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Trevor McCumby Eyes to Keep Record Perfect on Donaire-Nishioka Undercard

What can you tell by looking into a man’s eyes? Some say you can see his true character. The ancient Egyptians saw the eye as a powerful symbol for protection in the God Horus and at the same time a representation of the solar deity, Ra’s powerful destructive force. You will witness both of those characteristics in Phoenix’s undefeated Light Heavyweight Trevor McCumby’s boxing style.

“Usually the day before when I’m at the weigh-in, when I look into his eyes I like to see if he has the fear in his eyes or not,” he says of when sizing up his opponents. “I fight with a ferocity and obviously every time, (in) every fight I like to get the guy out.”

In six fights, McCumby has literally a perfect record of six wins with six knockouts. Only two of his fights has even gone past the first round.

McCumby found out in his last outing that a brawling style is not always necessarily the best way to obtain the knockout. His opponent Michael Glenn, had a solid chin. Instead of overpowering him, McCumby resorted to a boxer mentality, staying defensive and setting up punches. The impromptu style change  allowed a “natural knockout” by way of a body shot to occur.

It was the first time Glenn had succumbed to another fighter via knockout.

The recently turned 20-year-old McCumby’s recent performances are not taking those who followed his amateur career by surprise. He was a five-time amateur national champion and is one of a small number of American fighters over the past five years that has been allowed to turn professional at the age of 17.

He began training in boxing at the age of 7. His 140 victory to 11 loss amateur career was split between his birth-state of Illinois and his current state of Arizona, where he moved to at the age of 15. For most of his amateur he trained under the tutelage of his father.

At the age of 17, McCumby won the 2010 Under-19 National Championships. At the event scouting young talent, was well known boxing manager Cameron Dunkin.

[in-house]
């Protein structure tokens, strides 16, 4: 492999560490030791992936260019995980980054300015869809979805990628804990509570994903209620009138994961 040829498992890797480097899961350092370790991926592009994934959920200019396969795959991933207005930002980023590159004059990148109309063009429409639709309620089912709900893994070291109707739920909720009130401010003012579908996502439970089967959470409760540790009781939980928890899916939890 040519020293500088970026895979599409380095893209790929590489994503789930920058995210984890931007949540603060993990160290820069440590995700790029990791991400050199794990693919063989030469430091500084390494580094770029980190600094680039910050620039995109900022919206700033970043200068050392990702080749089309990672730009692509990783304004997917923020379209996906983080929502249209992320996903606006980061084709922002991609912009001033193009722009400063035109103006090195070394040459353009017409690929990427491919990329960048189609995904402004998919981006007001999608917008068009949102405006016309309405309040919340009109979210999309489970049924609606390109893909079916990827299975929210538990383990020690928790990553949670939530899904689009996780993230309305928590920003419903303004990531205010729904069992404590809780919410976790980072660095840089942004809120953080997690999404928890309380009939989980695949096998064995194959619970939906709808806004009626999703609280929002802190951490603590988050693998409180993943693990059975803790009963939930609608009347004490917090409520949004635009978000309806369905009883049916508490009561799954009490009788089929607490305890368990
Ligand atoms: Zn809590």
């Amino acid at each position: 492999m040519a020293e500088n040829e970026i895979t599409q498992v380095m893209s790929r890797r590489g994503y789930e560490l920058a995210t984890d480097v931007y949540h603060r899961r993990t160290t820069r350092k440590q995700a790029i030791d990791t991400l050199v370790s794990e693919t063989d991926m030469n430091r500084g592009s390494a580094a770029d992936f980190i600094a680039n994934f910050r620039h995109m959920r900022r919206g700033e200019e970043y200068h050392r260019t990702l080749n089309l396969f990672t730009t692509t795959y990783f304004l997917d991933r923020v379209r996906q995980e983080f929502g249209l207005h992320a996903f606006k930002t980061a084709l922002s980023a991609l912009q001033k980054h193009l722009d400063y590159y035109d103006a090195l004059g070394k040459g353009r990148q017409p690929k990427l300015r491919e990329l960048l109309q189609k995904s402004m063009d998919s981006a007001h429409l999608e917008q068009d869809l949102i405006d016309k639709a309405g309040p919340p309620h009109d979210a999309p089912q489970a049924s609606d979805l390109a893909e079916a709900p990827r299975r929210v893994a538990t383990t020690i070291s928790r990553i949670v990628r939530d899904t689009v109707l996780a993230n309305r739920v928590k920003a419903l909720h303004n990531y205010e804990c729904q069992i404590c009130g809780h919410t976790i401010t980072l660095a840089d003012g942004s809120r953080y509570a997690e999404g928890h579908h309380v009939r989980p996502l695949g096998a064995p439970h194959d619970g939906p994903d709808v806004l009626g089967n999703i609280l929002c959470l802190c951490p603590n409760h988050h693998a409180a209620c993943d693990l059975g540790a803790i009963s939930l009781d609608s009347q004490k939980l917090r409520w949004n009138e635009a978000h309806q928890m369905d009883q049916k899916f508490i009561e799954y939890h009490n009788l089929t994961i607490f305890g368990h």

Following the tournament victory, Dunkin approached the McCumby’s with the idea of signing with him to a managerial contract. Soon after McCumby was granted a professional boxing license in the state of Nevada, although he would not make his debut until he turned 18.

It was around that time McCumby and his father would end their boxing relationship.

“I think that at some point father and son, trainer and fighter duo’s don’t always work,” explained McCumby. “Gym problems get carried into the home and home problems get carried into the gym. It’s not the best work environment.”

He says that he and his father continue to maintain a relationship. Split between two sites, his training is now done with Alan and Wayne Viers at the Busted Knuckle Boxing Gym in Phoenix–who can also be thanked for McCumby’s incredible physique– and the Robert Garcia Boxing Academy in Oxnard, California.

“Training out (in Phoenix) I feel a lot more comfortable,” says McCumby. “I like being around my family; my mom and all my siblings. Going out to Oxnard, I have great sparring and obviously working with Robert is huge, he’s a great trainer.”

On Saturday night, McCumby will face Eliseo Durazo (5-3, 2KOs) on the biggest boxing card of his young career at the Home Depot Center in Carson, California. He will be part of a youthful undercard set for the highly anticipated IBF Super Bantamweight Nonito Donaire-Toshiaki Nishioka champioinship bout and the all out brawl expected between Mike Alavardo-Brandon Rios in the co-main event.

“(The opportunity) it’s huge. Things are slowly turning into my dream; ever since I was 7-years-old,” says an optimistic McCumby of what so far is the biggest boxing card he has been on.

Also joining him on the undercard is friend and fellow Arizonan Jose Benavidez Jr., who many consider the top United States prospect. Both fighters came up through the amateur ranks together and coincidentally went professional at 17 and made their professional debuts in 2010.

Despite is youth, McCumby carries himself with a level of maturation that would have anyone that he was ten years older than he is; or perhaps it’s the full beard he can easily grow and a strong five o’clock shadow that would even draw praise from Drake.

Stream: www.toprank.com  will be carrying the undercards featuring McCumby and Benavidez Saturday afternoon.

Make sure to catch our video interview with Trevor McCumby…

About Jorge Hernandez

Jorge Hernandez is chief editor for SWFight.com, TV-Host of Combat Sports Weekly and Co-Host of Low Blow Radio. He can be reached on Twitter @JorgeDeBurque.